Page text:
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Catherine H. Graham

Bio: Catherine H. Graham is an academic researcher from Stony Brook University. The author has contributed to research in topics: Biodiversity & Species richness. The author has an hindex of 56, co-authored 153 publications receiving 31588 citations. Previous affiliations of Catherine H. Graham include Instituto Nacional de Biodiversidad & Goethe University Frankfurt.


Papers
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Journal ArticleDOI
TL;DR: This work compared 16 modelling methods over 226 species from 6 regions of the world, creating the most comprehensive set of model comparisons to date and found that presence-only data were effective for modelling species' distributions for many species and regions.
Abstract: Prediction of species' distributions is central to diverse applications in ecology, evolution and conservation science. There is increasing electronic access to vast sets of occurrence records in museums and herbaria, yet little effective guidance on how best to use this information in the context of numerous approaches for modelling distributions. To meet this need, we compared 16 modelling methods over 226 species from 6 regions of the world, creating the most comprehensive set of model comparisons to date. We used presence-only data to fit models, and independent presence-absence data to evaluate the predictions. Along with well-established modelling methods such as generalised additive models and GARP and BIOCLIM, we explored methods that either have been developed recently or have rarely been applied to modelling species' distributions. These include machine-learning methods and community models, both of which have features that may make them particularly well suited to noisy or sparse information, as is typical of species' occurrence data. Presence-only data were effective for modelling species' distributions for many species and regions. The novel methods consistently outperformed more established methods. The results of our analysis are promising for the use of data from museums and herbaria, especially as methods suited to the noise inherent in such data improve.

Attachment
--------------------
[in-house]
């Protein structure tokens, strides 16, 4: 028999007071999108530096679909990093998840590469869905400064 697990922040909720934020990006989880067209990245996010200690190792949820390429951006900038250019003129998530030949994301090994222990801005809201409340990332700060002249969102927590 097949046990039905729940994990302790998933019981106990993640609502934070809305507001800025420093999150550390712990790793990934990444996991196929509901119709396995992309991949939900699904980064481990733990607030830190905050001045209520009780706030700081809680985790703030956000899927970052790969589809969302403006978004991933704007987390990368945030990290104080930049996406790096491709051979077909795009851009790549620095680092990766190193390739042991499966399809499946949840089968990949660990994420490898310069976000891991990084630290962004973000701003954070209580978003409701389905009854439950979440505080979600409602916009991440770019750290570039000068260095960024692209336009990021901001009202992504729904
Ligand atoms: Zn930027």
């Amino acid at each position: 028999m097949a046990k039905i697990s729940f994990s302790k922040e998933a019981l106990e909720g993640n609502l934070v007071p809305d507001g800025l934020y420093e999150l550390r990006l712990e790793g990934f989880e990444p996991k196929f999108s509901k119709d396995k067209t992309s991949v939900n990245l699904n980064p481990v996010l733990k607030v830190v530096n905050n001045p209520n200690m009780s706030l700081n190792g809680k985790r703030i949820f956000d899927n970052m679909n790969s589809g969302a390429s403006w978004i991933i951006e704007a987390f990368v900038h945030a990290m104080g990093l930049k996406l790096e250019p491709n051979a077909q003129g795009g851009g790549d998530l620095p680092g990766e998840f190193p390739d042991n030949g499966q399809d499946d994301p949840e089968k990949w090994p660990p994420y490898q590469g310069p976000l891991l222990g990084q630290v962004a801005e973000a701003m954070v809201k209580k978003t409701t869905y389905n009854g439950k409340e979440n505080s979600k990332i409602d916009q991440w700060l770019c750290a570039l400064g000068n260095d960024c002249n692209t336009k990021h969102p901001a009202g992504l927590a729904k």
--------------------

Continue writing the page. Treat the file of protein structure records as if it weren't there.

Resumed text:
7,589 citations

Journal ArticleDOI
TL;DR: It is argued that increased awareness of the implications of spatial bias in surveys, and possible modeling remedies, will substantially improve predictions of species distributions and as large an effect on predictive performance as the choice of modeling method.